Jeremy Clarkson has urged his fans to stop blaming the Irish producer he punched for his sacking.
Oisin Tymon, who had to receive medical attention following the unprovoked attack at a hotel in Yorkshire earlier this month, has been sent death threats by trolls on social media.
Approached by reporters he rode his bicycle from his London home yesterday, Clarkson said: "All I would like to say is I wish people would leave Ois alone, because none of this is his fault."
Clarkson admitted he was upset about his sacking by the BBC - but added "everyone is upset".
His dismissal has also left his 'Top Gear' co-presenters on the verge of quitting, with James May saying he could now "do something completely different with my life." He said he might quit TV and the car business altogether after his friend and colleague Clarkson was axed.
The presenter said it could be "time to go back to normal life", calling time on his long-running partnership with Clarkson and Richard Hammond.
"We did it for 12 years. It's a very big moment in our lives, but nothing was going to last forever.
"We just didn't know how it was going to end. Things are supposed to end in a whimper so maybe we've broken the mould a bit," he said, describing the success of the programme as a "fluke".
Asked whether he would make another 'Top Gear' show, May replied: "Not necessarily."
Is that because he does not want to carry on without Clarkson? "It's not just that. I might want to do something completely different with my life.
"I'm quite old now. [I might do] something outside of cars. I always wanted to be a teacher."
Speaking outside his home, May said the BBC's decision to sack Clarkson was "very harsh but I think they were probably forced".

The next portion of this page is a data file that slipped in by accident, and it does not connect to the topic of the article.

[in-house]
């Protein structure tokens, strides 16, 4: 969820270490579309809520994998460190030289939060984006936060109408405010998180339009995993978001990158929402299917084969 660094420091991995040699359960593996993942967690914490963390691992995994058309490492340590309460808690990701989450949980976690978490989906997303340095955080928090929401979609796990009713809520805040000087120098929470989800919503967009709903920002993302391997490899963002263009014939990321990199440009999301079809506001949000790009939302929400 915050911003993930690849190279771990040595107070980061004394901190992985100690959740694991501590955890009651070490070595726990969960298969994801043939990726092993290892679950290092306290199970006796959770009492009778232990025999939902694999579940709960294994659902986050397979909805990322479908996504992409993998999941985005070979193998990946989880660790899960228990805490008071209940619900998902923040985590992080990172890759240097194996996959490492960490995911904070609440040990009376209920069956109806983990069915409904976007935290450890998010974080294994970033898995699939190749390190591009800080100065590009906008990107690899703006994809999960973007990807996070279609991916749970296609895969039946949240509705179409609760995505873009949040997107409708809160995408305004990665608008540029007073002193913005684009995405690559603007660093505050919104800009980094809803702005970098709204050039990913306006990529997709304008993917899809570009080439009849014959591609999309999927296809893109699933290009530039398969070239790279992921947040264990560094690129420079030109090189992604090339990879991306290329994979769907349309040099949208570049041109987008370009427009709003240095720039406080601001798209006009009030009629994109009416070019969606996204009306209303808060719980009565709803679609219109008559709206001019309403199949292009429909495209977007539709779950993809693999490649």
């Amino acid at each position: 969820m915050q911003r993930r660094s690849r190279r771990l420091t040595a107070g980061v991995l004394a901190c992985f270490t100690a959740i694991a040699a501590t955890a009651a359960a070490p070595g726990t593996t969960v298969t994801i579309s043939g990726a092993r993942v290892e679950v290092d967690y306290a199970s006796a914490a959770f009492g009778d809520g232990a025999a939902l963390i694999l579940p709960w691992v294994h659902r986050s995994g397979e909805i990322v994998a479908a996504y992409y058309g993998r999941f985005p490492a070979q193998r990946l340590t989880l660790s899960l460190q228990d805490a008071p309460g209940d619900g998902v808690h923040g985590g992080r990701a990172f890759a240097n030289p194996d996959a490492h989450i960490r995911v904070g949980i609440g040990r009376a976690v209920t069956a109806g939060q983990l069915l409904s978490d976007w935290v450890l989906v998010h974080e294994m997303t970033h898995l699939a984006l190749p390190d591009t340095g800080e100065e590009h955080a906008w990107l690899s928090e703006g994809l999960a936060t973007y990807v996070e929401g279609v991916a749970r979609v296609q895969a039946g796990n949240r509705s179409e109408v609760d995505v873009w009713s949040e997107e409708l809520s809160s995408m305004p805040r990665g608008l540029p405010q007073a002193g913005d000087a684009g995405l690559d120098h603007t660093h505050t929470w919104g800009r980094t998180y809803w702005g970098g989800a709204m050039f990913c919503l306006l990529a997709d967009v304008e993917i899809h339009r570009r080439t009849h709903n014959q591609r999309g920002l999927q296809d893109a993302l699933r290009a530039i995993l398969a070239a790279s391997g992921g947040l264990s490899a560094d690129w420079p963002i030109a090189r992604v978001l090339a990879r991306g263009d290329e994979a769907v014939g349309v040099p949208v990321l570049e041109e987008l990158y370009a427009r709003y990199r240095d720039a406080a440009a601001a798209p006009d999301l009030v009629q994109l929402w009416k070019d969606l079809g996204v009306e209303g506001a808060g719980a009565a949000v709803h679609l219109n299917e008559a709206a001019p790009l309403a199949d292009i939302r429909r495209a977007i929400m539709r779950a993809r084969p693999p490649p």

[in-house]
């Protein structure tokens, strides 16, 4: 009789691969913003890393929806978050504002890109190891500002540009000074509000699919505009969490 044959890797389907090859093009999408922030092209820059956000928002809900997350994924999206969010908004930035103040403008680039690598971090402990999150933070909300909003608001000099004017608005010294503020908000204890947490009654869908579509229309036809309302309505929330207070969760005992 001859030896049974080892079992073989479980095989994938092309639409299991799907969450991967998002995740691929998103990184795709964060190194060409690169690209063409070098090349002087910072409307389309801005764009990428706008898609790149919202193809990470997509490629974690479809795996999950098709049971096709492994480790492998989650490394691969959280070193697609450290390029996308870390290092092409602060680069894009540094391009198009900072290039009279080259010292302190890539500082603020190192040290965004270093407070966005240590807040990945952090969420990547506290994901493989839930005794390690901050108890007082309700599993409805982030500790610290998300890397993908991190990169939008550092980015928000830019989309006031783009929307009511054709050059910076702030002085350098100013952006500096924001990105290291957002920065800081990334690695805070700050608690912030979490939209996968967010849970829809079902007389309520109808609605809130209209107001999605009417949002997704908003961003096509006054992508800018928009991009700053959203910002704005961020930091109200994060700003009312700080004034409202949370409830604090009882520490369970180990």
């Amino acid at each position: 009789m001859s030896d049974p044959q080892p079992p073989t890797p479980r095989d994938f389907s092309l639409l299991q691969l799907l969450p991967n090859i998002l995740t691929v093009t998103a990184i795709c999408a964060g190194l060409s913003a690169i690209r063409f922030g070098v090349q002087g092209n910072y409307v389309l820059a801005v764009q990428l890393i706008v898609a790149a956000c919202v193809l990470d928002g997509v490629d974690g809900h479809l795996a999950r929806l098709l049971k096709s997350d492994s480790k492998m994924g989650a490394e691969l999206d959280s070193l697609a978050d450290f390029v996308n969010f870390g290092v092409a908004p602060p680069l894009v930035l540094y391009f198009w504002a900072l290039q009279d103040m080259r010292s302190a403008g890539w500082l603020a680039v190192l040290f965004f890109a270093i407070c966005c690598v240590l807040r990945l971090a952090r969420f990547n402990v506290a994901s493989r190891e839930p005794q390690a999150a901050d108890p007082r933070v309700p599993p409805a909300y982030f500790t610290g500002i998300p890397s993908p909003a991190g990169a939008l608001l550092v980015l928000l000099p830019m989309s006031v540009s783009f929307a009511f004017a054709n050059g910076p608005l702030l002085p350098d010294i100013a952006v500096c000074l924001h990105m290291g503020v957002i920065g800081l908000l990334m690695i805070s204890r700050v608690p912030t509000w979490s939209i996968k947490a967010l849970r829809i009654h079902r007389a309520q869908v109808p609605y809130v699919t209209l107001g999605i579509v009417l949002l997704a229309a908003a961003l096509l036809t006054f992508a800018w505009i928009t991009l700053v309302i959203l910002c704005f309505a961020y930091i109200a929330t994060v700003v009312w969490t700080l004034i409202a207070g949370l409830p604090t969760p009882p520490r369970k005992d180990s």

He added: "I don't actually know the entire story. A lot of people are making judgments about it, but they don't know the full story either so I don't know. This only happened yesterday. We have to spend a lot of time thinking about what we do next."
May said Clarkson would easily find another job in TV. "I can't see Jeremy Clarkson having very many serious problems in his working life in the long run. He's extremely good at what he does."
The fans are the ones who are really suffering, May added, "because in the end they haven't seen our last three films that we made which we were quite pleased with. This has been a good series, one of our better ones." May finished by saying: "I'm only a freelance TV presenter and, in many ways, it's all just been a massive fluke.
"So here I go, I'm about to eat some beans and go back to my normal life."
BBC director-general Tony Hall has made it clear he wants the show to continue but its future is now uncertain. (©Daily Telegraph, London)